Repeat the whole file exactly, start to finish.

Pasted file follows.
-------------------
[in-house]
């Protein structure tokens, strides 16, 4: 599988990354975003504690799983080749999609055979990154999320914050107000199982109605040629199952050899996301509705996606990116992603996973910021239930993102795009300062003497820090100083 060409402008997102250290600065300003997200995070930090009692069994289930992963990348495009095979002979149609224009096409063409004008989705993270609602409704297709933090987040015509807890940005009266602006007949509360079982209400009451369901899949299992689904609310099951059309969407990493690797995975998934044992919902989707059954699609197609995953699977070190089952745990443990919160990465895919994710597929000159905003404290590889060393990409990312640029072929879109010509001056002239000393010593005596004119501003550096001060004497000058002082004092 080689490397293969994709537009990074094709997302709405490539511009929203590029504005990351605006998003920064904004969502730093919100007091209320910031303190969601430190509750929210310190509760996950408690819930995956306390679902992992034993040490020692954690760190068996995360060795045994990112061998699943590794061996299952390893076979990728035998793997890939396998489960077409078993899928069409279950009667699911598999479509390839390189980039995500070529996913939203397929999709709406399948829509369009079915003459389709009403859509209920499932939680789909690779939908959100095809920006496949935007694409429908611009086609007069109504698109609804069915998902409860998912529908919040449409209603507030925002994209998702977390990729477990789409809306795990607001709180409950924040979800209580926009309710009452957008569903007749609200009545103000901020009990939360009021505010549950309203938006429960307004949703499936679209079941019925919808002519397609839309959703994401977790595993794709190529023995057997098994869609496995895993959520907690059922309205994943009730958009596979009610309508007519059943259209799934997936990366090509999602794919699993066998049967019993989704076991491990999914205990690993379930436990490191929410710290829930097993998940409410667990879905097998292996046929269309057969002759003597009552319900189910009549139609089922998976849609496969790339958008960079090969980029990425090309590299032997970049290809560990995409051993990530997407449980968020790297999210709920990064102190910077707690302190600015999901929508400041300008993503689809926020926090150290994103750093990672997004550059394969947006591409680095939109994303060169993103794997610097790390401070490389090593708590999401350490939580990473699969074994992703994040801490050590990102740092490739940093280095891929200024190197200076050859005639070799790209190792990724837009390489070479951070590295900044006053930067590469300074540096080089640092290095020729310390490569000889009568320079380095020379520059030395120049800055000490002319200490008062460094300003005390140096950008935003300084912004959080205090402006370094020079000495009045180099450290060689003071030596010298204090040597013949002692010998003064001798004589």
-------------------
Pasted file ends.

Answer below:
[in-house]
């Protein structure tokens, strides 16, 4: 599988990354975003504690799983080749999609055979990154999320914050107000199982109605040629199952050899996301509705996606990116992603996973910021239930993102795009300062003497820090100083 060409402008997102250290600065300003997200995070930090009692069994289930992963990348495009095979002979149609224009096409063409004008989705993270609602409704297709933090987040015509807890940005009266602006007949509360079982209400009451369901899949299992689904609310099951059309969407990493690797995975998934044992919902989707059954699609197609995953699977070190089952745990443990919160990465895919994710597929000159905003404290590889060393990409990312640029072929879109010509001056002239000393010593005596004119501003550096001060004497000058002082004092 080689490397293969994709537009990074094709997302709405490539511009929203590029504005990351605006998003920064904004969502730093919100007091209320910031303190969601430190509750929210310190509760996950408690819930995956306390679902992992034993040490020692954690760190068996995360060795045994990112061998699943590794061996299952390893076979990728035998793997890939396998489960077409078993899928069409279950009667699911598999479509390839390189980039995500070529996913939203397929999709709406399948829509369009079915003459389709009403859509209920499932939680789909690779939908959100095809920006496949935007694409429908611009086609007069109504698109609804069915998902409860998912529908919040449409209603507030925002994209998702977390990729477990789409809306795990607001709180409950924040979800209580926009309710009452957008569903007749609200009545103000901020009990939360009021505010549950309203938006429960307004949703499936679209079941019925919808002519397609839309959703994401977790595993794709190529023995057997098994869609496995895993959520907690059922309205994943009730958009596979009610309508007519059943259209799934997936990366090509999602794919699993066998049967019993989704076991491990999914205990690993379930436990490191929410710290829930097993998940409410667990879905097998292996046929269309057969002759003597009552319900189910009549139609089922998976849609496969790339958008960079090969980029990425090309590299032997970049290809560990995409051993990530997407449980968020790297999210709920990064102190910077707690302190600015999901929508400041300008993503689809926020926090150290994103750093990672997004550059394969947006591409680095939109994303060169993103794997610097790390401070490389090593708590999401350490939580990473699969074994992703994040801490050590990102740092490739940093280095891929200024190197200076050859005639070799790209190792990724837009390489070479951070590295900044006053930067590469300074540096080089640092290095020729310390490569000889009568320079380095020379520059030395120049800055000490002319200490008062460094300003005390140096950008935003300084912004959080205090402006370094020079000495009045180099450290060689003071030596010298204090040597013949002692010998003064001798004589």